Table of Contents  
ORIGINAL ARTICLE
Year : 2017  |  Volume : 11  |  Issue : 3  |  Page : 260-267

Bedside inflammatory mediators in pulmonary tuberculosis


1 Department of Chest, Faculty of Medicine, Assiut University, Assiut, Egypt
2 Department of Clinical Pathology, Faculty of Medicine, Assiut University, Assiut, Egypt
3 Department of Medical Microbiology and Immunology, Faculty of Medicine, Assiut University, Assiut, Egypt

Date of Submission23-Nov-2016
Date of Acceptance13-Jan-2017
Date of Web Publication24-Jul-2017

Correspondence Address:
Shereen Farghaly
Chest Department, Faculty of Medicine, Assiut University Hospital, Assiut - 71111
Egypt
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Source of Support: None, Conflict of Interest: None


DOI: 10.4103/1687-8426.211402

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  Abstract 


Background Monitoring of pulmonary tuberculosis (PTB) especially in poor countries is a major challenge aiming to find cheap valuable indices.
Objective The objective of this study was to evaluate the use of simple laboratory parameters as complete blood count (CBC), especially platelet (PLT) indices, for assessment and monitoring of PTB activity.
Patients and methods Totally, 140 PTB patients in addition to 30 healthy individuals as a control group were included in this case–control study. Patients were divided into three groups: 66 newly diagnosed active patients (group I), 39 patients after sputum and culture conversion (group II), and 35 patients defined as cured cases (group III). On the basis of chest radiography, only active PTB patients were classified into minimal, moderate, and far advanced cases. Laboratory parameters including CBC with PLT indices, erythrocyte sedimentation rate, and C-reactive protein (CRP) were performed for all enrolled participants.
Results Compared with the control group, hemoglobin, mean PLT volume, and platelet distribution width (PDW) were significantly lower in group I and increased after treatment in groups II and III. On the other hand, PLT count, platelet crit %, CRP, and erythrocyte sedimentation rate were significantly higher in group I compared with the control group and decreased after treatment. In addition, there were significant correlations between CRP and all PLT indices. Regarding radiological extension, hemoglobin and mean PLT volume were significantly lower in far advanced PTB compared with both moderate and mild PTB, whereas PLT crit was significantly higher in moderate PTB compared with minimal PTB.
Conclusion CBC, especially PLT indices, could be considered valuable cheap markers in assessment and monitoring of PTB activity.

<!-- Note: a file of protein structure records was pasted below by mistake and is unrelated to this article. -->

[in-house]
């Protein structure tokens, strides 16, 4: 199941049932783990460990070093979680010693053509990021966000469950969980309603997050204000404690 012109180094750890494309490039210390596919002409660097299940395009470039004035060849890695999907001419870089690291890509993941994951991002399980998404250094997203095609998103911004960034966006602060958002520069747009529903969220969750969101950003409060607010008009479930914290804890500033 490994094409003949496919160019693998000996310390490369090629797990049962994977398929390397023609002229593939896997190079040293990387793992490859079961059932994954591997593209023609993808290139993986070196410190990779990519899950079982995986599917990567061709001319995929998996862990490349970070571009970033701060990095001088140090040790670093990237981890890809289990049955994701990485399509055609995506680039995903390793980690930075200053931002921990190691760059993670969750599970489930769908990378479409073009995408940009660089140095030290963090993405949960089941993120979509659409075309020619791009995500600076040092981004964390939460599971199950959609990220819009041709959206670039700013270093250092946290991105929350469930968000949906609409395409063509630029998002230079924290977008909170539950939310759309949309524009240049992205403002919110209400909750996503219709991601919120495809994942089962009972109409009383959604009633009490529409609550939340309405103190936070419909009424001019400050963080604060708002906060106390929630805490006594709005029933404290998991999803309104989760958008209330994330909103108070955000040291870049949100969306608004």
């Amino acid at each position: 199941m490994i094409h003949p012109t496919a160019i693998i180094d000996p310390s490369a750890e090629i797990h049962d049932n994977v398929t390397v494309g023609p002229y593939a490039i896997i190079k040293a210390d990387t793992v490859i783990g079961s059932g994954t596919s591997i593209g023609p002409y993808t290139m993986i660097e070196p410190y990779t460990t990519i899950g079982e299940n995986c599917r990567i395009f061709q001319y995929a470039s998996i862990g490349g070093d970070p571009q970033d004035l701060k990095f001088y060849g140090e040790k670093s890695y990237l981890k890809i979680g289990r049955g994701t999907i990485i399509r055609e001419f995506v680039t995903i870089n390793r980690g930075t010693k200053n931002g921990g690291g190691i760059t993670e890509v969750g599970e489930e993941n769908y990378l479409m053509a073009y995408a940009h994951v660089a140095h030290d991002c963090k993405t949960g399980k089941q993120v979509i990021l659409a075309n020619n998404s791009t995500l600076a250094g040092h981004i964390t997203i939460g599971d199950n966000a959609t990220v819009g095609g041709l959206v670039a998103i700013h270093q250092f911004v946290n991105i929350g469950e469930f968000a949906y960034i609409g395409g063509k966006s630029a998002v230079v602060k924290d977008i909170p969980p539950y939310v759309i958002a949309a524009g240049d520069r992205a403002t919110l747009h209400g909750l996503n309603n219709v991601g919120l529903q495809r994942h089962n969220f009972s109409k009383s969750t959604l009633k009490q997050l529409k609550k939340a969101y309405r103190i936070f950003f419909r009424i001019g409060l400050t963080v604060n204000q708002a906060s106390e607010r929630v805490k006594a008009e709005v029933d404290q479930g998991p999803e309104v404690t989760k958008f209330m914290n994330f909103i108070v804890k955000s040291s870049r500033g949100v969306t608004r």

Keywords: C-reactive protein, platelet indices, pulmonary tuberculosis


How to cite this article:
Sadek SH, Farghaly S, Abdou MA, Abdel-Rahim MH. Bedside inflammatory mediators in pulmonary tuberculosis. Egypt J Bronchol 2017;11:260-7

How to cite this URL:
Sadek SH, Farghaly S, Abdou MA, Abdel-Rahim MH. Bedside inflammatory mediators in pulmonary tuberculosis. Egypt J Bronchol [serial online] 2017 [cited 2017 Nov 18];11:260-7. Available from: http://www.ejbronchology.eg.net/text.asp?2017/11/3/260/211402




  Introduction Top


Tuberculosis (TB) is a common infectious disease caused by Mycobacterium tuberculosis, and despite developments in its diagnosis and treatment it remains an important public health problem. The presence of 9.6 million new TB cases has been reported in 2014 and 1.5 million TB deaths (1.1 million among HIV-negative people and 0.4 million among HIV-positive people). To control TB efficiently, proper identification and cure of infectious pulmonary tuberculosis (PTB) patients should be done [1]. In addition, monitoring TB patients during treatment is important to establish patients’ treatment outcomes [2].

Because of activation of the immune system in TB patients, excessive cytokines such as interleukin (IL)-1, IL-2, interferon-γ, and tumor necrosis factor-α (TNF-α) are produced. These cytokines enhance hepatic synthesis of acute-phase proteins, such as C-reactive protein (CRP), as well as in the erythrocyte sedimentation rate (ESR). CRP and ESR have been used in the diagnosis and follow-up of patients with TB beside the routinely done sputum for acid-fast bacilli (AFB) and sputum culture [3]. These cytokines also have a role in maturation of thrombopoietic cells and secretion of platelets (PLTs) into the circulation [4]. In recent years, it has been shown that PLTs can act as inflammatory cells releasing various chemokines and cytokines. Changes in PLT counts may be associated with the severity of TB infection and mortality. A change in PLT size has been shown to be associated with numerous inflammatory diseases including TB [5],[6],[7],[8],[9]. To the best of our knowledge, these changes in PLTs were not studied as inflammatory markers on monitoring patients on anti-TB treatment.

Objectives

The objectives of this study were to evaluate the use of simple laboratory parameters such as complete blood count (CBC), especially PLT indices, as markers for assessment and monitoring of PTB activity.


  Patients and methods Top


Participants

This case–control study was carried out on 140 PTB patients who were selected from chest outpatient clinic in a tertiary hospital. The study included patients with PTB with positive sputum smear for AFB and positive culture [1]. PTB patients included 66 patients who were newly diagnosed (active TB − in which a biological specimen obtained from the patient is positive by smear microscopy or culture) [1] and about to begin treatment (group I), 39 patients after sputum and culture conversion (the point at which samples taken from a patient infected with TB can no longer produce TB cell cultures) [10] (group II), and 35 patients defined as cured cases (a PTB patient with bacteriologically confirmed TB at the beginning of treatment who was smear-negative or culture-negative in the last month of treatment and on at least one previous occasion) [1](group III). In addition, 30 apparently healthy, age-matched and sex-matched individuals were included in this study as a control group. Informed written consent was obtained from each participants, and the study was approved by the Faculty of Medicine Ethics Committee. Patients who had other respiratory diseases, thromboembolic disorders, valvular or ischemic heart disease, associated hepatic or renal diseases, acute inflammatory disease, immunological disease, recent surgery and malignancy, receiving anticoagulant, anti-PLT, nonsteroidal anti-inflammatory, or antidepressant medications were excluded from the study.